General Motors (NYSE: GM) is on the cusp of a bullish breakout and investors can hope for at least 10 percent gains in the coming weeks.
Roughly two weeks ago, I wrote an analysis titled, General Motors: It Can't Be Helped, in which I said that fear is keeping investors away from this fundamentally strong company. I have some reasons, both fundamental and technical, to believe that investors are now ready to get their feet wet.
I See Nothing Wrong In August Sales
A week before the August auto sales numbers were announced, Edmunds.com reported that GM's sales would fall off 5.7% for the month, while Kelly Blue Book saw a 5.4% drop. General Motors was also expected to report a loss of market share. General Motors conveniently proved all the naysayers wrong.
The company's unit sales came in at 5.2%, and the retail market share increased 50 bps during the month despite the sales dip.
Let's think beyond the numbers here for a moment. The U.S. automobile industry is under slight stress. There is no doubt about it. But, it is not so big of a problem that cannot be handled. All businesses face such times. Companies such as General Motors and Ford (NYSE:F) know how to manage inventory well, and offering incentives is a part of the business operations. It necessarily doesn't reek of desperation as many claim it to be.
I want to state here that the exaggerated pessimism cannot sustain forever. Long-term value investors should invest while the opportunity lasts. The situation has clearly become more a psychological downturn than it really is.
The company is reducing its focus on fleet sales, which fell 17% as planned. Why? As per the 2015 Annual Report, certain fleet transactions, particularly daily rental, are generally less profitable than retail sales.
And, daily rental sales are the major contributor to the revenue.
So, even if the sales tally gets lowered, as in August, smart investors must be applauding the company for focusing on efficient utilization of resources. A higher mix of more profitable SUVs and trucks will protect the bottom line.
Fleet sales as a percentage of total retail vehicle sales stood at 19%, 19.2% and 18.1% in 2013, 2014, and 2015, respectively.
Additionally, the average transaction price is edging higher, which is a huge positive for the company, and reinforces the company's leadership in the sector. As per Kelly Blue Book, GM's ATP increased ~5% to $40,341.
The market, being forward looking, knows this, and therefore, the stock shrugged off the negative headlines to close at a 5-week high.
Buyback In Second Half Will Fuel Price Rise
To date, GM management has bought $3.8 billion worth of shares under its buyback plan. The management had in the Q2 earnings call stated that the buyback will be weighted towards the second half of the year. Roughly $1.2 billion of buybacks are due in H2, which will mark the completion of the first buyback plan.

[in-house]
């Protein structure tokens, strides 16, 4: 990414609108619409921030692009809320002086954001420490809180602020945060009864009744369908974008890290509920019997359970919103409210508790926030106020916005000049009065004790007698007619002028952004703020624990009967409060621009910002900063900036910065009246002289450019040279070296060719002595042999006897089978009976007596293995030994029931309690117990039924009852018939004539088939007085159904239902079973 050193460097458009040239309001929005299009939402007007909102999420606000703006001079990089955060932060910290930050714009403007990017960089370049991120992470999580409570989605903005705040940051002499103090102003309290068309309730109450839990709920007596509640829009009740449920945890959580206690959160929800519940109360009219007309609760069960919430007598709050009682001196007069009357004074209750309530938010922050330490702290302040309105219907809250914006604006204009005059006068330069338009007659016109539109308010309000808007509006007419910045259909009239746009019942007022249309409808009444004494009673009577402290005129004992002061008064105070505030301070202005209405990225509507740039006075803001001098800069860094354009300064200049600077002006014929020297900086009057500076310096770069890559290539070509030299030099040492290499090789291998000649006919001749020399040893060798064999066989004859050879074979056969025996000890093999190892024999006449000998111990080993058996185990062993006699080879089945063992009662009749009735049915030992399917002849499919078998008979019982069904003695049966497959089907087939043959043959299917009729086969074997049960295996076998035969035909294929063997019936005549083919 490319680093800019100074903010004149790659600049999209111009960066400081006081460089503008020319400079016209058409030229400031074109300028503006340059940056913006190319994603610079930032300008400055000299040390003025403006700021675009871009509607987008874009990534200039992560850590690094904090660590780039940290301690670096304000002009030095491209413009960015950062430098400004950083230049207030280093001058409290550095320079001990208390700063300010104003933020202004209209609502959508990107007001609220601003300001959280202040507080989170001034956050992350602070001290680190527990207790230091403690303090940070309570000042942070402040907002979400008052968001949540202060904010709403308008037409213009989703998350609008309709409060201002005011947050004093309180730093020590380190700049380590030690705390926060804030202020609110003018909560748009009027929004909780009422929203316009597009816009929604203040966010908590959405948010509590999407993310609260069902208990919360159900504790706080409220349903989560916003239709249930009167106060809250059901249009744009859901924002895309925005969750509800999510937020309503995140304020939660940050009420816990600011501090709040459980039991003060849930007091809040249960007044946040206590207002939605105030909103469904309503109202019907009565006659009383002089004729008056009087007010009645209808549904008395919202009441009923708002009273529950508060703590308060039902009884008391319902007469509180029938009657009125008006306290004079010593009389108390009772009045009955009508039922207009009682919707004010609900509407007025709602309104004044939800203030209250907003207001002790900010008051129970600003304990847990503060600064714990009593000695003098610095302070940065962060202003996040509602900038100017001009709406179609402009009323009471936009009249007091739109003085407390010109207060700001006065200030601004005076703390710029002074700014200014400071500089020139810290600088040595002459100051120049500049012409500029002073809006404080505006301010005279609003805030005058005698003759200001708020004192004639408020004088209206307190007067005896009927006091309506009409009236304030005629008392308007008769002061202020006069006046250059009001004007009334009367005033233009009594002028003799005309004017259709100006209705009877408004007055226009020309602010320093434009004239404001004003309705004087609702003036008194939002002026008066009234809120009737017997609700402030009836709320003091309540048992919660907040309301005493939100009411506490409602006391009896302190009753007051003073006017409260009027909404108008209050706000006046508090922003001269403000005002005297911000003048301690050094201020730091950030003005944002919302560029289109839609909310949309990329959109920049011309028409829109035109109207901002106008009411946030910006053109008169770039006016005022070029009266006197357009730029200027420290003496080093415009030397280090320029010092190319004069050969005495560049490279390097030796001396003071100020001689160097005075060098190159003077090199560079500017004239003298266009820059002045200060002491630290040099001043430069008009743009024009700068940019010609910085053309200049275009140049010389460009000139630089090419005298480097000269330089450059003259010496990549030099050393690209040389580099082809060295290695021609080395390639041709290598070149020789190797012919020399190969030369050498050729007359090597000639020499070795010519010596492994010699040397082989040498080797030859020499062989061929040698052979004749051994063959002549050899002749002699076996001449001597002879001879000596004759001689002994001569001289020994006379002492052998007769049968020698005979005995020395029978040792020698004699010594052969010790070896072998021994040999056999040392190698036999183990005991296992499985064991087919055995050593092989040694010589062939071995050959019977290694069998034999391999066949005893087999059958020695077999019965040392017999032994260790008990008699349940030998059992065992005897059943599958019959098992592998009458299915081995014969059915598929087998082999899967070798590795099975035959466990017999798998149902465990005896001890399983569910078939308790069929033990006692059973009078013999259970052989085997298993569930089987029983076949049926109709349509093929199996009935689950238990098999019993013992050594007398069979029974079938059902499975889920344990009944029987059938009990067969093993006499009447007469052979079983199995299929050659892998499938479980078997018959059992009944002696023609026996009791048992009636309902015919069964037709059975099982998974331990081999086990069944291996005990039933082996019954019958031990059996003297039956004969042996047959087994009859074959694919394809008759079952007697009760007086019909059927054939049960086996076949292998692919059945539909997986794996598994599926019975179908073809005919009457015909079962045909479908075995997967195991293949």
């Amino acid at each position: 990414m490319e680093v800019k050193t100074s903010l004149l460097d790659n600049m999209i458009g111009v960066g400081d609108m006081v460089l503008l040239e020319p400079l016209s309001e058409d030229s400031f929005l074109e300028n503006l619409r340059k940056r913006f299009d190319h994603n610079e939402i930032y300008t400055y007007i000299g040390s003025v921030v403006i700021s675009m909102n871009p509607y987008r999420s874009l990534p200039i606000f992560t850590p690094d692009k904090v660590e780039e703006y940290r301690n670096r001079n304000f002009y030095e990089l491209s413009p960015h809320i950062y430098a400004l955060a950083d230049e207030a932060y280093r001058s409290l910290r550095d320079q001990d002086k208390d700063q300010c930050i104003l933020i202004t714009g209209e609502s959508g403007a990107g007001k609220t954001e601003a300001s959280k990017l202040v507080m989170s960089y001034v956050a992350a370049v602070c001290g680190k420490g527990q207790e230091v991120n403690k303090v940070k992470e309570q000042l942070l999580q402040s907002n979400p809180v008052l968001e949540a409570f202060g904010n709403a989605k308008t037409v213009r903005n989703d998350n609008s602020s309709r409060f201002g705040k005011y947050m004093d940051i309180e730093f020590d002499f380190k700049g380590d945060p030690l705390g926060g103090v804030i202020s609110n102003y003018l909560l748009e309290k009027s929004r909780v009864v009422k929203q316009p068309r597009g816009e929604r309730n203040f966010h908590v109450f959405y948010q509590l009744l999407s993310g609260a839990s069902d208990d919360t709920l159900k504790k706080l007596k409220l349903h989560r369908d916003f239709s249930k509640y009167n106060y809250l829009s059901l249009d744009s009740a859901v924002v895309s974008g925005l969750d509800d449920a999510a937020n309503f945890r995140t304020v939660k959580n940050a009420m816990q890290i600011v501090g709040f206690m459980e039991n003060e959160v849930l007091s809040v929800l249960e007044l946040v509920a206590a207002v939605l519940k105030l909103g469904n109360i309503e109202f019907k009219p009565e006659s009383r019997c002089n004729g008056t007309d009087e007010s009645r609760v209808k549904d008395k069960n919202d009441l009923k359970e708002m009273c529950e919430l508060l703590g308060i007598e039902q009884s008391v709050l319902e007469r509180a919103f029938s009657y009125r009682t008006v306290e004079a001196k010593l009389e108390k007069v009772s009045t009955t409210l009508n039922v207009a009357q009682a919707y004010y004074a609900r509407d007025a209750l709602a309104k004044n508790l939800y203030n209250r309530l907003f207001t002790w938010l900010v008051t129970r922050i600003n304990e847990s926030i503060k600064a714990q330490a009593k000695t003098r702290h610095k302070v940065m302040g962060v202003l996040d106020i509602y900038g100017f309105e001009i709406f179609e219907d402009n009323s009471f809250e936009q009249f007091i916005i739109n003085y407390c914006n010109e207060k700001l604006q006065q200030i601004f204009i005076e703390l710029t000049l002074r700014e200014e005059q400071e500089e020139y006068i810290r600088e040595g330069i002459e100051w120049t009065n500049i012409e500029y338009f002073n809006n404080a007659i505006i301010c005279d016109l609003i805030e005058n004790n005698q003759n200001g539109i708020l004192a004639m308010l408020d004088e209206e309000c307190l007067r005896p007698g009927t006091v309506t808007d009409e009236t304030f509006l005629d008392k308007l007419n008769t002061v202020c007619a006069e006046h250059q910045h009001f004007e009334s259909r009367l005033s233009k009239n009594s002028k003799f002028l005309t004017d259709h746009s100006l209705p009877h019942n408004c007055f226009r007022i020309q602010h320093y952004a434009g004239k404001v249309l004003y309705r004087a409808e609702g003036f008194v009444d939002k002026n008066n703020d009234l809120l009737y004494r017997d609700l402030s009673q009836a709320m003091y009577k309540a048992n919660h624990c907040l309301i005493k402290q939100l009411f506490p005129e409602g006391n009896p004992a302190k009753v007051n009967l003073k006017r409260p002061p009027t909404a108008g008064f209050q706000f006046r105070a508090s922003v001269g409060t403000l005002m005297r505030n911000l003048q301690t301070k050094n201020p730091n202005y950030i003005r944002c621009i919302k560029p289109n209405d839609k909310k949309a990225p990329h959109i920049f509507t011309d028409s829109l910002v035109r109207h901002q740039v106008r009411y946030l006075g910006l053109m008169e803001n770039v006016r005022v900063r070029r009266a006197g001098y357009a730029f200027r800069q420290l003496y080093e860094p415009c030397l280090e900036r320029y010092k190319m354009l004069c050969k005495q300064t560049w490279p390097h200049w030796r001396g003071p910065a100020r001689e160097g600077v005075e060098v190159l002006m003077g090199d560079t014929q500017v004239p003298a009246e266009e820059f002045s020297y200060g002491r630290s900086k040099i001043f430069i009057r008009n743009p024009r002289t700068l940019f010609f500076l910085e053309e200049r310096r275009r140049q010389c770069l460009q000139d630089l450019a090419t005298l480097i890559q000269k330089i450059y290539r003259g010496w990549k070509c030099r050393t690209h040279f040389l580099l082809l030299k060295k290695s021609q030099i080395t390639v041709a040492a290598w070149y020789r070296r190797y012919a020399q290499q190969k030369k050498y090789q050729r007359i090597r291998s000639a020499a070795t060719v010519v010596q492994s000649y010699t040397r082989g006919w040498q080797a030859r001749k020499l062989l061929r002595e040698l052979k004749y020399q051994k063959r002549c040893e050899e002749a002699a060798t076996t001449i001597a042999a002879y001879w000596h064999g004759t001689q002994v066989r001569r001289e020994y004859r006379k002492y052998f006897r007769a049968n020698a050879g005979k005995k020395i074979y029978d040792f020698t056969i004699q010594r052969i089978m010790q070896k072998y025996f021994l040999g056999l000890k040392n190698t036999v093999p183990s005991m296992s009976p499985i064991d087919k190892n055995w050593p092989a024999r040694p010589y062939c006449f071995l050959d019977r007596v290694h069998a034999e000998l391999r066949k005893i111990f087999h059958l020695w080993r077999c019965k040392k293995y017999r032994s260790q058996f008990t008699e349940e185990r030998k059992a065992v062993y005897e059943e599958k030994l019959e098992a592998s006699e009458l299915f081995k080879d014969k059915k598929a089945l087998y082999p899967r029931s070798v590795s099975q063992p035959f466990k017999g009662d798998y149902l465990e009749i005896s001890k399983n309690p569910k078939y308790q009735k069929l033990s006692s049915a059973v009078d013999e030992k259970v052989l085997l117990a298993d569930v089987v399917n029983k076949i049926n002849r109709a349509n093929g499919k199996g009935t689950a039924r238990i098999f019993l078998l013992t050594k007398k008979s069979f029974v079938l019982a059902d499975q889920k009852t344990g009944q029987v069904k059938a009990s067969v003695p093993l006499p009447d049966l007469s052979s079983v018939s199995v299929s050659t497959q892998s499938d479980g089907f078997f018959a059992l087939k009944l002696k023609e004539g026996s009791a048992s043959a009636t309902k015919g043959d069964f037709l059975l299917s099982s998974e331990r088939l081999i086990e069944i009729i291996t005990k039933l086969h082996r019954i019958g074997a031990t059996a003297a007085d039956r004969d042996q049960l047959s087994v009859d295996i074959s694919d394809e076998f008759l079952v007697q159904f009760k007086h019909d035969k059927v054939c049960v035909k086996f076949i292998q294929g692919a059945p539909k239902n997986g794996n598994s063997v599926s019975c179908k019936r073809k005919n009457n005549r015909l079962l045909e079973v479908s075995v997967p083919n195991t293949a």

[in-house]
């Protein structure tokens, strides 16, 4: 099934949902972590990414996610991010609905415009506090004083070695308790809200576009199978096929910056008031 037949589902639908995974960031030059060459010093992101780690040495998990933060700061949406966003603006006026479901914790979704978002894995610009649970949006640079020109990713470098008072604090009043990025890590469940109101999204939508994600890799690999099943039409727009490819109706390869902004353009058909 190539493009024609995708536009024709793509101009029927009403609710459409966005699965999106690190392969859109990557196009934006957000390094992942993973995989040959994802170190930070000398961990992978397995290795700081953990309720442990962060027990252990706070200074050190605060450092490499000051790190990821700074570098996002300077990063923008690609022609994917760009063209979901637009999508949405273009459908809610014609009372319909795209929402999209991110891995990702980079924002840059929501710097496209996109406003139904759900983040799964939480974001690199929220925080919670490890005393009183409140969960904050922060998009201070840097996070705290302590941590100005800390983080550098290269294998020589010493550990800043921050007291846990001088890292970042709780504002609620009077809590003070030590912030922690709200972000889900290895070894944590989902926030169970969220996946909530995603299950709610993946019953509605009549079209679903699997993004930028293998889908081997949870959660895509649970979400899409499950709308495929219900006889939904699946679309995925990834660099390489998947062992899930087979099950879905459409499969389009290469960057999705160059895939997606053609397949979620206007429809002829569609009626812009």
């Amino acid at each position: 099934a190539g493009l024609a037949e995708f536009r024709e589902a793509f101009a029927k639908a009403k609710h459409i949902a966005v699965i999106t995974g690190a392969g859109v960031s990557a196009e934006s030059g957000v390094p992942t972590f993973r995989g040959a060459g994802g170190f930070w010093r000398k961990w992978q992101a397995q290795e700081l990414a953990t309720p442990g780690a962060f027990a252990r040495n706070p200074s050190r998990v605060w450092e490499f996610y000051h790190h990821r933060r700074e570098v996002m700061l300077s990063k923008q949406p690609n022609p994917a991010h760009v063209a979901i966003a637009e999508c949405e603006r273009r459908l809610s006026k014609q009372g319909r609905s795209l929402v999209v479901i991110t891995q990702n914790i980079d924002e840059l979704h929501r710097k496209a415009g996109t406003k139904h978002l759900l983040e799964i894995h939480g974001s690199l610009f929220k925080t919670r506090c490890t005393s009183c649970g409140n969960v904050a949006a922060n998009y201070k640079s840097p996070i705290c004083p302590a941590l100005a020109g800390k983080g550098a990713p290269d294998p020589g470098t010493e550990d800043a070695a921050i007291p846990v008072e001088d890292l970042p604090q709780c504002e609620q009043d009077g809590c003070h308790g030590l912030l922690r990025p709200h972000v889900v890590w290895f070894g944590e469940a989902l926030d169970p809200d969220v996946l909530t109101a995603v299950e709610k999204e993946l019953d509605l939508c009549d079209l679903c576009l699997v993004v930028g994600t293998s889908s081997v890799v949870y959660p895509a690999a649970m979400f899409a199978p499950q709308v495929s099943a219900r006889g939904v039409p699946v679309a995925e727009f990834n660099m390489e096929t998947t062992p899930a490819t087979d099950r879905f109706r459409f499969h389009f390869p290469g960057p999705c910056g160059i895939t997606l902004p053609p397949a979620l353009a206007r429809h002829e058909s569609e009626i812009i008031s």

If you are disappointed with the stock, sell it. If not, wait for others to sell, and miss out on the inevitable future gains. It's really this simple.
Source: General Motors
Take Your Dividends
Investors, unlike short-term traders, value their dividends. It is a symbol of their ownership in a business. Therefore, I do not believe that investors would sell their GM holdings with the payout on 23rd September. On a slightly optimistic note, I see some fresh buying in the stock as the record date is on 9th September. The record date is the date which the management fixes in order to determine the investors eligible for the dividend payout. So yes, trading until next Friday should be biased positively.
Source: General Motors
Bullish Technical Formation Is In Place
According to the weekly GM price chart below, the stock has formed a strong bullish technical pattern. With a 5-week high close on Friday, I have become more confident that the resistance line will eventually be violated, and investors will become richer by 10 percent in the coming weeks.
I am often misunderstood here, so let me clarify. When I say that gains will come, I do not say that there won't be a single day in the red. The gains will come with periodic dips, which will witness further buying.
Investors need not worry about the short interest in the stock, as I have explained in the post, The Big 3 Automakers See Short Interest Rising Up To 23%.
Investors should not be bothered by the "supposedly" weak August sales data, and talks of peak auto resurfacing time and again. Evaluate the management's actions and intentions, and figure out if it's the best possible outcome. I appreciate Mary Barra's discipline and approach.
A lot of negativity is priced into this stock, which only means that it's higher from here on.
Disclosure: I/we have no positions in any stocks mentioned, and no plans to initiate any positions within the next 72 hours.
I wrote this article myself, and it expresses my own opinions. I am not receiving compensation for it (other than from Seeking Alpha). I have no business relationship with any company whose stock is mentioned in this article.